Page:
From Tori Tyree
Well, it’s officially summertime in D.C. Most people know this is true because of the higher temperatures and the long wait times for outside dining. However, the people who work in animal shelters know this is true because it’s “kitten season.”
So, I want to shift gears this week from my regular columns and talk about something that we all too often forget: As pet owners, I believe we all have a responsibility to care for all animals, not just the ones living under our roof.
I don’t think I have to educate most people about the importance of spaying and neutering your own pets. Being responsible has already become the cool thing to do these days, but what about all the feral cats living in your alley? This is why it’s now kitten season.
In a mind-boggling study on exploding cat populations, one unspayed female cat could be responsible for the creation of more than 33,000 cats within five years. In D.C. there is a group called Alley Cat Allies that helps people set up Trap-Neuter-Return programs.
Feral cats have colonies, and for the most part, these colonies stay in one area and support the same cats every year. New cats try to come in, but the colony of cats makes them leave because there isn’t enough food to support more animals. However, once one is taken out or leaves, another can come to take its place.
Here is where the spaying and neutering becomes important. If you trap, neuter, and then return a feral cat to his or her home, the cat will live out its days in the alleys — but won’t be able to make new cats. As a result, you will have a manageable population of cats that, in essence, care for themselves and aren’t causing stress to other animals in the neighborhood.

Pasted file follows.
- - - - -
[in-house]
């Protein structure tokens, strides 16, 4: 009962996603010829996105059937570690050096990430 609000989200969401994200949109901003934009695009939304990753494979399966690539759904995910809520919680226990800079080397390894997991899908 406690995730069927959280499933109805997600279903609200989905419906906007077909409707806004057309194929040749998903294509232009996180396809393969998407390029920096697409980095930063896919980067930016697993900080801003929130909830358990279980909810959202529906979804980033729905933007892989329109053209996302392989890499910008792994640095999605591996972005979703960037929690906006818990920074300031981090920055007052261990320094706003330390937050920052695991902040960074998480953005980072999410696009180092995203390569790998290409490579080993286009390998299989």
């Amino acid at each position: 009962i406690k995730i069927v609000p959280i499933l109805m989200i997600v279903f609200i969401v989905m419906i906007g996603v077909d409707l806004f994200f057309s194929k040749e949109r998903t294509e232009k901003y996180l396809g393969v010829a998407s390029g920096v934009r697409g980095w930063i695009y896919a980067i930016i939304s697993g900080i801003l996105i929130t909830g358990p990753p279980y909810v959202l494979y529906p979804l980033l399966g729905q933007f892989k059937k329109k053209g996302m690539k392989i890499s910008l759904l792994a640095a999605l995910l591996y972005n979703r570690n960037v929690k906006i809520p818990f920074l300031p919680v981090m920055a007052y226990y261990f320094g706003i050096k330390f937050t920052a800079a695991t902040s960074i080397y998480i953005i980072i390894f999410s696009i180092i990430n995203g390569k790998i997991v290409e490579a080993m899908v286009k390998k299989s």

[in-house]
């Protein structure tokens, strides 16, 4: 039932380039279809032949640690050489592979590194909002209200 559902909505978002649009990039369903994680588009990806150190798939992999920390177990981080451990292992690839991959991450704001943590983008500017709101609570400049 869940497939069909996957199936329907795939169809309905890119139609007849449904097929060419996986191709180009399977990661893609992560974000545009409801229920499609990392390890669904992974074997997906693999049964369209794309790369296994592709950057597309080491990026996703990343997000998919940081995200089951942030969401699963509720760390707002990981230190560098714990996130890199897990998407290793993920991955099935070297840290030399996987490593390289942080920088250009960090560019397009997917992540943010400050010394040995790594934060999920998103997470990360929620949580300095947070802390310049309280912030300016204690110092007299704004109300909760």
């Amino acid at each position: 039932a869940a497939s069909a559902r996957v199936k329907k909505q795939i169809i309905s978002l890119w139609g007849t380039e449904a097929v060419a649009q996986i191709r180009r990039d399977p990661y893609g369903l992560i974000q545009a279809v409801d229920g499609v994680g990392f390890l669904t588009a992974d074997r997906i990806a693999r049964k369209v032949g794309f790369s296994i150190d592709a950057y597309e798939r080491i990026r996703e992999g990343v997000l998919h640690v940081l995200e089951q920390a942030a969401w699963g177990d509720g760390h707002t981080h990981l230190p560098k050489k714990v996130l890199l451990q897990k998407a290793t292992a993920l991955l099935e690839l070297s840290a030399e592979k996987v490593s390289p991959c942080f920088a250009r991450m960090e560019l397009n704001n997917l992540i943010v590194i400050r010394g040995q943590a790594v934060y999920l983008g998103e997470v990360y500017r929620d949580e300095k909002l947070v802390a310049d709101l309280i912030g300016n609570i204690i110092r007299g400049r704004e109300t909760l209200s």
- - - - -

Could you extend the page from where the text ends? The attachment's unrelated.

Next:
It’s important to note that feral cats are usually not able to ever live in homes or be social with people. They don’t make good housecats and that is why is best to return them to their feral ways.
More importantly, new kittens aren’t being born and your local animal shelters don’t have to deal with out-of-control numbers of kittens. In a mind-boggling study on exploding cat populations, one unspayed female cat could be responsible for the creation of more than 33,000 cats within five years. That is not a typo, I promise! Even at a 50% mortality rate, this is still an amazing amount of animals, and we can be responsible for this number. It just takes a little effort.
In D.C. there is a group called Alley Cat Allies that helps people set up Trap-Neuter-Return programs. There is information on no-cost or low-cost options for sterilization and they also have a great deal of information on providing shelter for colonies, guidelines for summer and winter care, and even determining whether a cat is feral or a stray.
Also, please consider helping out with kittens that have already been born. Become a foster parent for a few (or several) kittens so they can grow up in a safe environment and be ready for adoption. Contact the Washington Washington Humane Society Society for details about fostering!
Again, having a pet is something that brings us so much every day. Let’s not forget about all the other animals that need us as well!